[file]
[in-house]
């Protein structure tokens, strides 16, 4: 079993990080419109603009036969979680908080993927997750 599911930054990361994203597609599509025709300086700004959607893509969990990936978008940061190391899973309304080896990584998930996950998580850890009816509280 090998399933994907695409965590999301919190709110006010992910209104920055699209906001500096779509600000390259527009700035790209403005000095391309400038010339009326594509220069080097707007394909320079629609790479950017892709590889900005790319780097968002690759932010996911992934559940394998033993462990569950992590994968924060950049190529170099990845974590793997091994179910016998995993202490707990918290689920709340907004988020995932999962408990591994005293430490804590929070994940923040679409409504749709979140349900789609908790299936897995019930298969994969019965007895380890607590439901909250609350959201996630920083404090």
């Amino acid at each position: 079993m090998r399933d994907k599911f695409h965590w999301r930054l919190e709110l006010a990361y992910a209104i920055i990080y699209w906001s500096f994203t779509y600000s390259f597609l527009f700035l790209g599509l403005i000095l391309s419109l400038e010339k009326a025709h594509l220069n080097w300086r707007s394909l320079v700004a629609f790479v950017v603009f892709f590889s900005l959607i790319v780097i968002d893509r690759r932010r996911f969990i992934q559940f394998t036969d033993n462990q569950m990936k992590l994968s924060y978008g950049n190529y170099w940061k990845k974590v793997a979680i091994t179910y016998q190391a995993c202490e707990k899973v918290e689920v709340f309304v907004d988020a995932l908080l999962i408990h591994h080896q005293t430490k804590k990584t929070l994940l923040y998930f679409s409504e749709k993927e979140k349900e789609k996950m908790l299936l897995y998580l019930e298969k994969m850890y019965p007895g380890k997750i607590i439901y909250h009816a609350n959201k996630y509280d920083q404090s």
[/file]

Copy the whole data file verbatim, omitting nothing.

[in-house]
């Protein structure tokens, strides 16, 4: 079993990080419109603009036969979680908080993927997750 599911930054990361994203597609599509025709300086700004959607893509969990990936978008940061190391899973309304080896990584998930996950998580850890009816509280 090998399933994907695409965590999301919190709110006010992910209104920055699209906001500096779509600000390259527009700035790209403005000095391309400038010339009326594509220069080097707007394909320079629609790479950017892709590889900005790319780097968002690759932010996911992934559940394998033993462990569950992590994968924060950049190529170099990845974590793997091994179910016998995993202490707990918290689920709340907004988020995932999962408990591994005293430490804590929070994940923040679409409504749709979140349900789609908790299936897995019930298969994969019965007895380890607590439901909250609350959201996630920083404090």
């Amino acid at each position: 079993m090998r399933d994907k599911f695409h965590w999301r930054l919190e709110l006010a990361y992910a209104i920055i990080y699209w906001s500096f994203t779509y600000s390259f597609l527009f700035l790209g599509l403005i000095l391309s419109l400038e010339k009326a025709h594509l220069n080097w300086r707007s394909l320079v700004a629609f790479v950017v603009f892709f590889s900005l959607i790319v780097i968002d893509r690759r932010r996911f969990i992934q559940f394998t036969d033993n462990q569950m990936k992590l994968s924060y978008g950049n190529y170099w940061k990845k974590v793997a979680i091994t179910y016998q190391a995993c202490e707990k899973v918290e689920v709340f309304v907004d988020a995932l908080l999962i408990h591994h080896q005293t430490k804590k990584t929070l994940l923040y998930f679409s409504e749709k993927e979140k349900e789609k996950m908790l299936l897995y998580l019930e298969k994969m850890y019965p007895g380890k997750i607590i439901y909250h009816a609350n959201k996630y509280d920083q404090s």